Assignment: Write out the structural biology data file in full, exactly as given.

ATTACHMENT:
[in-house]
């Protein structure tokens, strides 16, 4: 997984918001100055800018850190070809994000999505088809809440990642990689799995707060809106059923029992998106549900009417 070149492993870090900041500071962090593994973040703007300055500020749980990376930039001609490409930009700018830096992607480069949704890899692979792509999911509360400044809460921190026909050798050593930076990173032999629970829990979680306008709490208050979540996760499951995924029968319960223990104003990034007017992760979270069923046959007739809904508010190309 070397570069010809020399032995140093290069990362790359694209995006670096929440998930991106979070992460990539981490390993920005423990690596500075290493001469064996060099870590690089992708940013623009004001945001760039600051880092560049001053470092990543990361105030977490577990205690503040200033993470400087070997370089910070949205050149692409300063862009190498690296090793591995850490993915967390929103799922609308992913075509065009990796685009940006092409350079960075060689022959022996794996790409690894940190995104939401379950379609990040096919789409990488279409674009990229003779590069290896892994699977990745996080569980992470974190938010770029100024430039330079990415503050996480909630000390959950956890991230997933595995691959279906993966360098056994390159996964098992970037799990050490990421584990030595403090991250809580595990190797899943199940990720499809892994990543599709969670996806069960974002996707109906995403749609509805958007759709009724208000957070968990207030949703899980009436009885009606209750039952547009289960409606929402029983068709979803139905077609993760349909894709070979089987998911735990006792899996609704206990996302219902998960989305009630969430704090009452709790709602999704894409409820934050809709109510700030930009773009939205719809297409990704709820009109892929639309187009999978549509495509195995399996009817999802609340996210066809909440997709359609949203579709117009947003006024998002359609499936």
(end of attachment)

[in-house]
């Protein structure tokens, strides 16, 4: 997984918001100055800018850190070809994000999505088809809440990642990689799995707060809106059923029992998106549900009417 070149492993870090900041500071962090593994973040703007300055500020749980990376930039001609490409930009700018830096992607480069949704890899692979792509999911509360400044809460921190026909050798050593930076990173032999629970829990979680306008709490208050979540996760499951995924029968319960223990104003990034007017992760979270069923046959007739809904508010190309 070397570069010809020399032995140093290069990362790359694209995006670096929440998930991106979070992460990539981490390993920005423990690596500075290493001469064996060099870590690089992708940013623009004001945001760039600051880092560049001053470092990543990361105030977490577990205690503040200033993470400087070997370089910070949205050149692409300063862009190498690296090793591995850490993915967390929103799922609308992913075509065009990796685009940006092409350079960075060689022959022996794996790409690894940190995104939401379950379609990040096919789409990488279409674009990229003779590069290896892994699977990745996080569980992470974190938010770029100024430039330079990415503050996480909630000390959950956890991230997933595995691959279906993966360098056994390159996964098992970037799990050490990421584990030595403090991250809580595990190797899943199940990720499809892994990543599709969670996806069960974002996707109906995403749609509805958007759709009724208000957070968990207030949703899980009436009885009606209750039952547009289960409606929402029983068709979803139905077609993760349909894709070979089987998911735990006792899996609704206990996302219902998960989305009630969430704090009452709790709602999704894409409820934050809709109510700030930009773009939205719809297409990704709820009109892929639309187009999978549509495509195995399996009817999802609340996210066809909440997709359609949203579709117009947003006024998002359609499936």